The next wave of AI, however, may look quite different. A number of startups are now thinking about ways to minimize the amount of training—and thus, the amount of data and server power—needed for AI. Samsung Next, the South Korean technology company’s VC arm, is pushing this trend forward with the launch of a venture team called Q Fund. The team appears to be looking for companies that focus less on specific applications of AI (say, farming or algorithmic trading) and more on developing new ways of making decisions with computers.
Silicon Valley is glutted with everything that the most popular form of modern AI, called deep learning, needs to be successful: massive stockpiles of private user data and a battery of high-powered servers.
“Deep learning has its own baggage,” Ajay Singh of Samsung Next told Quartz, mentioning problems with the technology like its propensity for bias and the amount of data needed. “And where is the concept of debugging?”
Singh points towards one of Q Fund’s initial investments before its official launch, a startup called Vicarious, whose big idea is giving machines “imagination,” turning to biology for inspiration on how to make machines learn to do tasks faster. Q Fund participated in a funding round of Vicarious led by Khosla Ventures last July.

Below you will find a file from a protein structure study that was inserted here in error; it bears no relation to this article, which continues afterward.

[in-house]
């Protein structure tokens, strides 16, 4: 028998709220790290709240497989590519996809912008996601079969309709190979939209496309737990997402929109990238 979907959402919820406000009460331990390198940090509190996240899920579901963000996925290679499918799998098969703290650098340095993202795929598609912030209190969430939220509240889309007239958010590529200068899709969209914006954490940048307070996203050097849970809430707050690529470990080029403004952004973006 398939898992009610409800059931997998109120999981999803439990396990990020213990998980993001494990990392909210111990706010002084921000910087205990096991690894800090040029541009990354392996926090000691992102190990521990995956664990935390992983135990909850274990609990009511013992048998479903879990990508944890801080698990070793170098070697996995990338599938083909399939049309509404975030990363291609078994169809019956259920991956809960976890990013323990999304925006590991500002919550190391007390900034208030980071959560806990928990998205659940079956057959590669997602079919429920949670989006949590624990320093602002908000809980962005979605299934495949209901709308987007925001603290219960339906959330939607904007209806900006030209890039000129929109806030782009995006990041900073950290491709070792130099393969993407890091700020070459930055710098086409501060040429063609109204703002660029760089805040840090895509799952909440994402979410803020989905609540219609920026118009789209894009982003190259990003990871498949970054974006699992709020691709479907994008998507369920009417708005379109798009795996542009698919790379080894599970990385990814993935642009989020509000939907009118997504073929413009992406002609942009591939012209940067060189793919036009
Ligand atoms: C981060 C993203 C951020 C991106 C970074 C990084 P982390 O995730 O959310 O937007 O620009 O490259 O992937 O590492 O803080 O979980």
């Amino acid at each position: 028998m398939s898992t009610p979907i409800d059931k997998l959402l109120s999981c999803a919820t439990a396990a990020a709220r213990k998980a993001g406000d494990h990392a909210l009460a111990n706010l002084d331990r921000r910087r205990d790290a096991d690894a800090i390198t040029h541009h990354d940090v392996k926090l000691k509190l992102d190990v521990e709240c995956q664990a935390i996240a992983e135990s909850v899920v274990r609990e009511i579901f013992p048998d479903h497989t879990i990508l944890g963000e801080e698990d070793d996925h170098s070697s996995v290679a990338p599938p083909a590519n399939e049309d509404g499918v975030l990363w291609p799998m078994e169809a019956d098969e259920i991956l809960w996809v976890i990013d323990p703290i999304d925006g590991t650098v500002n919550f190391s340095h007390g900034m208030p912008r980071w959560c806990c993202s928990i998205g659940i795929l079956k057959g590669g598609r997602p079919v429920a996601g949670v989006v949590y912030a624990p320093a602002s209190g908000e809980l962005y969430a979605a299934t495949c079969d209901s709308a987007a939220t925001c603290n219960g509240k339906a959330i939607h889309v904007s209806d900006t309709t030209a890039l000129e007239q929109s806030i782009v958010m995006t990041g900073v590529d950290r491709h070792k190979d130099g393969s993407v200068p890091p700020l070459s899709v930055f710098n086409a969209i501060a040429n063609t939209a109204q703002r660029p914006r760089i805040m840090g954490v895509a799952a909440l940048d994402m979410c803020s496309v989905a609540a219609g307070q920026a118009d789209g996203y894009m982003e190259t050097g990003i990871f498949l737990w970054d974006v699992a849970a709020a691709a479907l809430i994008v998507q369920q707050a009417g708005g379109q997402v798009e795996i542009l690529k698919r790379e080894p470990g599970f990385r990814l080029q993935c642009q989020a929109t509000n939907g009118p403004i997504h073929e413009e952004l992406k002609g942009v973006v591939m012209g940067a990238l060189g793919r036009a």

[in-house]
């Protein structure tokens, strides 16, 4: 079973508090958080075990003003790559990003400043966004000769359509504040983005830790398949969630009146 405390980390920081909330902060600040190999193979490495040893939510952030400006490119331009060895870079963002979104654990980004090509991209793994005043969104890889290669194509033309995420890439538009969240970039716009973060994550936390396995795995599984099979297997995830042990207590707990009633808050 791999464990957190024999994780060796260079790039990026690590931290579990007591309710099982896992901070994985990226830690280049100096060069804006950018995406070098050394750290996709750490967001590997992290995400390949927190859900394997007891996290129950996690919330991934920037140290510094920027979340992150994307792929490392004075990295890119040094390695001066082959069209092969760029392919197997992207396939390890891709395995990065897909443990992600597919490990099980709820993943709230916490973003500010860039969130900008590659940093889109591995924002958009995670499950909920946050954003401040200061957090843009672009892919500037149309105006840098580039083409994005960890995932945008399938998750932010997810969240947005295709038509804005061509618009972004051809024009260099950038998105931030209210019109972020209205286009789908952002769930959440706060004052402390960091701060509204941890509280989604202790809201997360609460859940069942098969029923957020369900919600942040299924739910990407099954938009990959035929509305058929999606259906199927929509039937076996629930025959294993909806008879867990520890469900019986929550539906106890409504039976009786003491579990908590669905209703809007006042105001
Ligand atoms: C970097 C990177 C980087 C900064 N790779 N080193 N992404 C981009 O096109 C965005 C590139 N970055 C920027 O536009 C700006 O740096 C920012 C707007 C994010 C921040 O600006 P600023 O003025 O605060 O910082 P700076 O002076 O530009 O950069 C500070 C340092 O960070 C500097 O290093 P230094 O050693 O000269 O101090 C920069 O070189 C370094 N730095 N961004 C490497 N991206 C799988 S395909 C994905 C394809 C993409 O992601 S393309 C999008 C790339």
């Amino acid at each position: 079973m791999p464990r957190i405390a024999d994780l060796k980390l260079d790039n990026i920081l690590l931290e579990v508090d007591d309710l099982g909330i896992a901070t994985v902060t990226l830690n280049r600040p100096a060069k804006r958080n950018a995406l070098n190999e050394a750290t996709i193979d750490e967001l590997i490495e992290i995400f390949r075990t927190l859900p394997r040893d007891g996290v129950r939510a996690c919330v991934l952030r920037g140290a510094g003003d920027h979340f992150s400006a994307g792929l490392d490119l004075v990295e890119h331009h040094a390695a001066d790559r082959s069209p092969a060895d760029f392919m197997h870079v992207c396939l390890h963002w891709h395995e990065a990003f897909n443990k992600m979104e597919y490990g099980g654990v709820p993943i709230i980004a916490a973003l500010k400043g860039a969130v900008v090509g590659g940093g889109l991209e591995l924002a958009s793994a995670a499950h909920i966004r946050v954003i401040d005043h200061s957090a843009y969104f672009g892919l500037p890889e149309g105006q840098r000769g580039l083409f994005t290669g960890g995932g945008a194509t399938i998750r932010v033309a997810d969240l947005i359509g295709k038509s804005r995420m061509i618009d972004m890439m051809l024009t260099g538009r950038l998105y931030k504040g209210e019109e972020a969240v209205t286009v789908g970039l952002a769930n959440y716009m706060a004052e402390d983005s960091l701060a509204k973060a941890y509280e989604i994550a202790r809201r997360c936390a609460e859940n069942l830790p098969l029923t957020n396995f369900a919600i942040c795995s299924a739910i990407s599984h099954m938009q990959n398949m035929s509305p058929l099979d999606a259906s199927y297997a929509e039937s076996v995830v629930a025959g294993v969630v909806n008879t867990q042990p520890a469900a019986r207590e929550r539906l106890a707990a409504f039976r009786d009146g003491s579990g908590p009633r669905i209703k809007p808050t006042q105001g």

Q Fund also invested in automation-robotics startup Covariant.ai, previously called Embodied Intelligence, founded by well-known AI researcher Pieter Abbeel. That startup’s mission is to use virtual reality and simulations to reduce the amount of time robots need adjusting to their jobs in the real world.
In an attempt to mitigate the risk of writing checks to companies selling false promises, Q Fund has established a deep stable of industry and academic experts from MIT, Carnegie Mellon, Princeton, and Toronto’s Vector Institute to vet potential investments.
“We’re okay if it’s unproven,” says Samsung Next’s Vin Tang. “As long as the upside is big enough.”